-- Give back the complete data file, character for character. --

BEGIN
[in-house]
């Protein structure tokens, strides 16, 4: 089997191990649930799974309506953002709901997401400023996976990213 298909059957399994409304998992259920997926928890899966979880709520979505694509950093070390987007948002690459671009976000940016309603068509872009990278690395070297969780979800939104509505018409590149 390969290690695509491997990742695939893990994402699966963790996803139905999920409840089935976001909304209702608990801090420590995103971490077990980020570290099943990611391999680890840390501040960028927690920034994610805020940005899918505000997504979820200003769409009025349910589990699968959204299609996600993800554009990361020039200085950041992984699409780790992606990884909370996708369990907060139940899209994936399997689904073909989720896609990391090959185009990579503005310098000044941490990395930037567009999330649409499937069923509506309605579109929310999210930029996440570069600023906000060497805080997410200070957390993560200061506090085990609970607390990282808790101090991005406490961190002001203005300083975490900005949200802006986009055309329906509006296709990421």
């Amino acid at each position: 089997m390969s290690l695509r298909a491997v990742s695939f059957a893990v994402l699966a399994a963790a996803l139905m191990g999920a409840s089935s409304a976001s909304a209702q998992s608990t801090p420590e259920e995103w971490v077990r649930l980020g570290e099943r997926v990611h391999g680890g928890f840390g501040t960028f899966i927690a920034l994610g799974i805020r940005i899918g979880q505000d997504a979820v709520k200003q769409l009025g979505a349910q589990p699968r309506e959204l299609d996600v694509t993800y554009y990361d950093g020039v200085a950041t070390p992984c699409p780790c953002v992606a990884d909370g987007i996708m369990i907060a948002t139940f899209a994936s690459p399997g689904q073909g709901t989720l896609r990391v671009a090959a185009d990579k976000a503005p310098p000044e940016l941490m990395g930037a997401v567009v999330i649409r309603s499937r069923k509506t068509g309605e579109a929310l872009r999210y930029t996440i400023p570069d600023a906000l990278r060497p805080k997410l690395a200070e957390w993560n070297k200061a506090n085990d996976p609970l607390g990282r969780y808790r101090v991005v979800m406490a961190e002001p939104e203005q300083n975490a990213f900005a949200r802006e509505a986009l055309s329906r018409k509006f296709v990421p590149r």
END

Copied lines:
[in-house]
């Protein structure tokens, strides 16, 4: 089997191990649930799974309506953002709901997401400023996976990213 298909059957399994409304998992259920997926928890899966979880709520979505694509950093070390987007948002690459671009976000940016309603068509872009990278690395070297969780979800939104509505018409590149 390969290690695509491997990742695939893990994402699966963790996803139905999920409840089935976001909304209702608990801090420590995103971490077990980020570290099943990611391999680890840390501040960028927690920034994610805020940005899918505000997504979820200003769409009025349910589990699968959204299609996600993800554009990361020039200085950041992984699409780790992606990884909370996708369990907060139940899209994936399997689904073909989720896609990391090959185009990579503005310098000044941490990395930037567009999330649409499937069923509506309605579109929310999210930029996440570069600023906000060497805080997410200070957390993560200061506090085990609970607390990282808790101090991005406490961190002001203005300083975490900005949200802006986009055309329906509006296709990421």
């Amino acid at each position: 089997m390969s290690l695509r298909a491997v990742s695939f059957a893990v994402l699966a399994a963790a996803l139905m191990g999920a409840s089935s409304a976001s909304a209702q998992s608990t801090p420590e259920e995103w971490v077990r649930l980020g570290e099943r997926v990611h391999g680890g928890f840390g501040t960028f899966i927690a920034l994610g799974i805020r940005i899918g979880q505000d997504a979820v709520k200003q769409l009025g979505a349910q589990p699968r309506e959204l299609d996600v694509t993800y554009y990361d950093g020039v200085a950041t070390p992984c699409p780790c953002v992606a990884d909370g987007i996708m369990i907060a948002t139940f899209a994936s690459p399997g689904q073909g709901t989720l896609r990391v671009a090959a185009d990579k976000a503005p310098p000044e940016l941490m990395g930037a997401v567009v999330i649409r309603s499937r069923k509506t068509g309605e579109a929310l872009r999210y930029t996440i400023p570069d600023a906000l990278r060497p805080k997410l690395a200070e957390w993560n070297k200061a506090n085990d996976p609970l607390g990282r969780y808790r101090v991005v979800m406490a961190e002001p939104e203005q300083n975490a990213f900005a949200r802006e509505a986009l055309s329906r018409k509006f296709v990421p590149r």